Veterans can now teach in Florida schools without a degree

Veterans holding books – Courtesy: Shutterstock – Image by Africa Studio

The Sunshine State currently has 9,000 teacher vacancies that must be filled before the summer comes to a close and the new 2022 academic year begins. Last week, Florida’s Department of Education announced that military veterans can now fill those empty roles.

“Our public schools are really at a crisis level seeing this massive number of vacancies,” Andrew Spar, Florida Education Association president, told ABC Action News. “In 2010, there were 8,000 graduates from Florida’s colleges and universities becoming teachers. That number was between 2,000 and 3,000 for the year that just ended. That’s a significant drop-off.”

Veterans will now have the opportunity to use a five-year voucher that allows them to teach in classrooms without the necessary education requirements or typical accreditation that other certified teachers must possess.

The decision is part of an $8.6 million statewide initiative to produce workforce training and careers for veterans and their families.

“We owe the freedoms we enjoy as Americans to our military veterans, and I am focused on ensuring Florida is the best state in the nation for those who have served to find great jobs, start or grow businesses and support their families,” said Florida Governor Ron DeSantis in a statement. “Business is booming in Florida, and employers are looking for the leadership skills, training, and teamwork military veterans bring to the workforce.”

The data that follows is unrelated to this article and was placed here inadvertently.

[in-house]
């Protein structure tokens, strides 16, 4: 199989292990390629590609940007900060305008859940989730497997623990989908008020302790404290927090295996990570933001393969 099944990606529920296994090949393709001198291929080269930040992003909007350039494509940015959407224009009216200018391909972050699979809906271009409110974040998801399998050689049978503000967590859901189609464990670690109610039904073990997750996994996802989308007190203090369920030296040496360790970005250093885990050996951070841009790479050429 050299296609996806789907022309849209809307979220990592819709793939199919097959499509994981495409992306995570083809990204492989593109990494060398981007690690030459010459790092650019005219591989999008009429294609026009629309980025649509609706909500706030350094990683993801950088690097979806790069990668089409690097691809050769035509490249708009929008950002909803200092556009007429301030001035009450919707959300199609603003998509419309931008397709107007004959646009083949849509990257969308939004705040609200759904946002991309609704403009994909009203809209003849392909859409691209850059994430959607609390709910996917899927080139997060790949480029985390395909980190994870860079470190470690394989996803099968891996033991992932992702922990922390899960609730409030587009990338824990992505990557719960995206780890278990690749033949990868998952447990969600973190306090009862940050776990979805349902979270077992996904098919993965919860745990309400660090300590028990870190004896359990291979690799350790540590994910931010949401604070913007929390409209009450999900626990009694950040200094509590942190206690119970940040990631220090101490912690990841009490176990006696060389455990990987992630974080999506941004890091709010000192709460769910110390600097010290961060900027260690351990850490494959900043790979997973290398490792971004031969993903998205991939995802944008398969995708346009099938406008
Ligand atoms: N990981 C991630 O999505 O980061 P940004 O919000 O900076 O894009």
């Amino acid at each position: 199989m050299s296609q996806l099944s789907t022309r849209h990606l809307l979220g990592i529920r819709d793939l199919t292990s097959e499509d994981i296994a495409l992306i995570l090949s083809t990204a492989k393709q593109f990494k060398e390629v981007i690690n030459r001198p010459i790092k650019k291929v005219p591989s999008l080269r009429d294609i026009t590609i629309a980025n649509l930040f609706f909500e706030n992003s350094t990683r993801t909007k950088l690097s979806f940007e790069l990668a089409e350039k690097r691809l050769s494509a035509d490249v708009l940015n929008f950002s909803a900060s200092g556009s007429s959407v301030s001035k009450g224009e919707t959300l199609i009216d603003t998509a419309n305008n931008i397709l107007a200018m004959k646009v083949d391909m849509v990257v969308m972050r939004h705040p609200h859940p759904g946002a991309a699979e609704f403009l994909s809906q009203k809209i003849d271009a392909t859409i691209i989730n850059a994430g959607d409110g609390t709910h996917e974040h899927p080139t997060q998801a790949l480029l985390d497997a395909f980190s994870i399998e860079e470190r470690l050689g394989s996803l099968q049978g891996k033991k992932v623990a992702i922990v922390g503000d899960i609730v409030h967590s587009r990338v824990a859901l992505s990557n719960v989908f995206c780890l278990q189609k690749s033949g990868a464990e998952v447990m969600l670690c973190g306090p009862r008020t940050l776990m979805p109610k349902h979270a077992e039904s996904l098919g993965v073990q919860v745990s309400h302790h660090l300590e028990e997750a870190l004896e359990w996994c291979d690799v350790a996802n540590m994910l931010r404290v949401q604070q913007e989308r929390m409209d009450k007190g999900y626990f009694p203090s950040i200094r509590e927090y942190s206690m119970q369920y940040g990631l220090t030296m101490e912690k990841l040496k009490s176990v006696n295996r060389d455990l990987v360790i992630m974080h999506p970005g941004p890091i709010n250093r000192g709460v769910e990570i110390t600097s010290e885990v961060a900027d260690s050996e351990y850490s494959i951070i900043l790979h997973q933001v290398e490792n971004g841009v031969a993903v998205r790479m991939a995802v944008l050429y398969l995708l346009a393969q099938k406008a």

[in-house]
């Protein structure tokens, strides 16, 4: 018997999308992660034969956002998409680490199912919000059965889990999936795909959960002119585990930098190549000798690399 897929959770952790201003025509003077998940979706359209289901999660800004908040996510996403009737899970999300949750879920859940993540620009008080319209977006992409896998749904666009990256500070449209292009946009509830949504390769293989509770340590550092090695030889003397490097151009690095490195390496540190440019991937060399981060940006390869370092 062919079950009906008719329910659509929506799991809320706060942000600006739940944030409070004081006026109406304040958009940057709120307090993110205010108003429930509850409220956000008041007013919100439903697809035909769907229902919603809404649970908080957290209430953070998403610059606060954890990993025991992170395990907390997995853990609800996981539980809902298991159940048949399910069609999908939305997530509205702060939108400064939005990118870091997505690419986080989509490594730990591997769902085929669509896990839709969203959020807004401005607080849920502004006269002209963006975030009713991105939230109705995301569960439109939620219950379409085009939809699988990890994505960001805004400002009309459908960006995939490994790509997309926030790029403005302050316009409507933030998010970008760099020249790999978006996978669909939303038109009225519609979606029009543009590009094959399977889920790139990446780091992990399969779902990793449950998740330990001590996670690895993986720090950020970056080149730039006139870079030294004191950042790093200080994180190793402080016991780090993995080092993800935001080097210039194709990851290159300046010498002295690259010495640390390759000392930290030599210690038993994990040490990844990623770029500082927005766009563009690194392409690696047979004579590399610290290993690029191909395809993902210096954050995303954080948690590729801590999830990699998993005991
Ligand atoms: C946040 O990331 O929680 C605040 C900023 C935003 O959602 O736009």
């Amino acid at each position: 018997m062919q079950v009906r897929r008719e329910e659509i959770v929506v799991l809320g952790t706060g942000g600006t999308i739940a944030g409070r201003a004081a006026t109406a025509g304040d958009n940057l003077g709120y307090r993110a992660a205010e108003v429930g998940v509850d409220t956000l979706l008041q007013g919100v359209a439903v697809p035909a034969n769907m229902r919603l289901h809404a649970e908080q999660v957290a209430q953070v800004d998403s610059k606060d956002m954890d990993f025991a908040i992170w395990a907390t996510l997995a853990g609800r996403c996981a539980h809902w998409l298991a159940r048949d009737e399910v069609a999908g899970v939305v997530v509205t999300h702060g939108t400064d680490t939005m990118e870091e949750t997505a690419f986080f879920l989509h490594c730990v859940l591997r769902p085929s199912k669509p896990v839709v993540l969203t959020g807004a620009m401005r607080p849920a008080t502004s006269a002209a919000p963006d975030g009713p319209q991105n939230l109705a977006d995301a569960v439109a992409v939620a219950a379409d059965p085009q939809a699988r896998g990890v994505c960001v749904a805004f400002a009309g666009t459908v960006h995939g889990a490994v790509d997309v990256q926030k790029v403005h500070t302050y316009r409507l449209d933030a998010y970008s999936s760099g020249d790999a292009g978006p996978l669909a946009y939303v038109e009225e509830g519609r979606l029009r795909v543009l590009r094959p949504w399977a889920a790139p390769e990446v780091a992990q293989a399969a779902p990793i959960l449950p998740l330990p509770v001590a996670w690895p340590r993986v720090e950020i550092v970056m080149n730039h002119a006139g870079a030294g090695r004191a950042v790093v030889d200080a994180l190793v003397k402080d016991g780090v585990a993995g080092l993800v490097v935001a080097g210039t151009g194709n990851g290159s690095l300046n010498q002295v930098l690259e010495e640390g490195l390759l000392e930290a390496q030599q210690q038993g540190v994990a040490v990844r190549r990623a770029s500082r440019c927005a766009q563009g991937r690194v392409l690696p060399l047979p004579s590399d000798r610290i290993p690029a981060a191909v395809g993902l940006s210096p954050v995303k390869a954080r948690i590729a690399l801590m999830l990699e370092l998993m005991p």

Currently, the state’s Department of Education expects veteran candidates who lack degrees seeking teaching positions to have a minimum of 60 college credits and a baseline 2.5 GPA. In addition, they must pass the subject area examination for bachelor’s level subjects.

Their service must amount to at least 48 months in the military with a medical or honorable discharge. They are required to be supervised by an experienced teaching mentor if hired by a school.

Local unions and teachers, on the other hand, feel this move will lower Florida schools’ standard of education.

“You can’t just throw a warm body in a classroom, that’s not the answer,” Barry Dubin, president of the Sarasota County Teachers Association, told the Herald Tribune.

While the shortage is distressing, the move to use veterans as a stop-gap measure has teachers confused about the state’s criteria for educators.

“There are many people who have gone through many hoops and hurdles to obtain a proper teaching certificate,” Carmen Ward, president of the Alachua County teachers union, said. “(Educators) are very dismayed that now someone with just a high school education can pass the test and can easily get a five-year temporary certificate.”

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